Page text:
It is also difficult to evaluate whether the third objective of the trade war has been fully achieved.
On one hand, if the China hawks hoped that the trade war would produce a quick and significant reduction in Chinese exports and hurt its growth, then they must have been disappointed. Despite the trade war, China’s global export performance has held up. Chinese exports, totaling $2.26 trillion in 2017, rose to $2.6 trillion in 2020. China’s economic growth has maintained the same pace.
On the other hand, the hawks seem to have made some progress in achieving their objective of economic decoupling. Supply chains in some industries did start relocating out of China (both because of rising costs and the trade war). But instead of a mass exodus of firms, the relocation of manufacturing firms out of China has been modest. Of course, the outbreak of the coronavirus pandemic appeared to have played a role in making companies think twice about relocation, which is an expensive and risky proposition in an uncertain economic environment.
The biggest victory the hawks achieved was not in the trade area, but in the technology sector. The U.S.-China tech war, which broke out almost concurrently with the trade war, has produced consequences perhaps even the most optimistic hawks did not anticipate. The tech war has not just crippled China’s homegrown tech champions such as Huawei. But Washington’s aggressive use of the “entity list” (which effectively cuts off Chinese tech firms’ access to American technology) has prompted Beijing to embark on a course of technological self-sufficiency to protect its security.
Even the largely unsuccessful trade war has made the Chinese government rethink globalization and its economic linkages with geopolitical adversaries. In the 14th Five-Year Plan released in March this year, China officially committed to a “dual circulation” strategy that will build an economy more reliant on domestic growth and indigenous technology. While it is unclear whether such ambitious objectives will be achieved, there is no doubt that policy measures to be implemented to accomplish the goals laid out in the plan will most likely accelerate the decoupling of the Chinese and U.S. economies.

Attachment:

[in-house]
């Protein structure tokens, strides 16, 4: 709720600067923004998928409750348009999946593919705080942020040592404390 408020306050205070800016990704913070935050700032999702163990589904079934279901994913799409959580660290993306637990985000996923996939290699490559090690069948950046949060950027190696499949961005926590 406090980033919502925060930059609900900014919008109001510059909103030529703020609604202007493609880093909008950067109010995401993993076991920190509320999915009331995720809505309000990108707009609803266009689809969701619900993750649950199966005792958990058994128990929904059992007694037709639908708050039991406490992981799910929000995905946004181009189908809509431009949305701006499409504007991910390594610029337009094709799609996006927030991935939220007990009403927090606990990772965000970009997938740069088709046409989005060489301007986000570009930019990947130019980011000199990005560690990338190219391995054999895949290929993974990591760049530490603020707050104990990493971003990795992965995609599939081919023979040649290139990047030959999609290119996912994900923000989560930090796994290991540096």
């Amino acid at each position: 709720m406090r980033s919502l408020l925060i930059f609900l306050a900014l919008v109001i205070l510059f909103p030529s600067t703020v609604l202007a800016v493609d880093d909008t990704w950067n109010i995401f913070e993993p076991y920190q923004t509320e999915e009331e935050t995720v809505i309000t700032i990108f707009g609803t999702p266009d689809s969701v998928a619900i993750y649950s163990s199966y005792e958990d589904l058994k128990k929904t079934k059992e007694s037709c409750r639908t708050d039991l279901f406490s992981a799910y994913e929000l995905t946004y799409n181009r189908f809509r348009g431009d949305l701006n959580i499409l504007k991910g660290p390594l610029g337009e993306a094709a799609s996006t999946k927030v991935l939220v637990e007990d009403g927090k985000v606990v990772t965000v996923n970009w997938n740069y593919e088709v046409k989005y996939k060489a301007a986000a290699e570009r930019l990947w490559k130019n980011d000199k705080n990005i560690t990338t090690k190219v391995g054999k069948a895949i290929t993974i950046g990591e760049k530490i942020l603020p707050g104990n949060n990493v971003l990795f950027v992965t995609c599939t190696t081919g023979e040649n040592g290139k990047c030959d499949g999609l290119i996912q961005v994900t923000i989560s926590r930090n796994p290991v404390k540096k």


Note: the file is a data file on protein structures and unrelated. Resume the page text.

Regardless of the long-term impact of the U.S.-China trade, Beijing and Washington still have pressing short-term business to deal with. The truce in the trade war is fragile. The Phase One agreement will need to be renegotiated or extended soon because China is falling behind its commitment to purchase $200 billion worth of American goods and services by the end of this year. Pressure is also apparently growing in Corporate America for removing the tariffs on Chinese imports.
Politically, President Joe Biden is in a quandary. Although he may benefit from lifting the tariffs because this will likely boost the economy and increase his political support, doing so before the midterm Congressional elections in November 2022 could give the Republicans an issue to attack the Democrats and hurt his party. In addition, his administration has also adopted most elements of Trump’s China policy. As a result, the tensions between the two countries are simply too high to end the trade war.
Under these circumstances, we can only hope Beijing and Washington will be pragmatic enough to address unavoidable issues such as adjusting or extending the terms of the Phase One agreement to avoid a further escalation of the trade war. They can wait for a more opportune moment to restart negotiations to seek a long-term solution to stabilize their trade relations.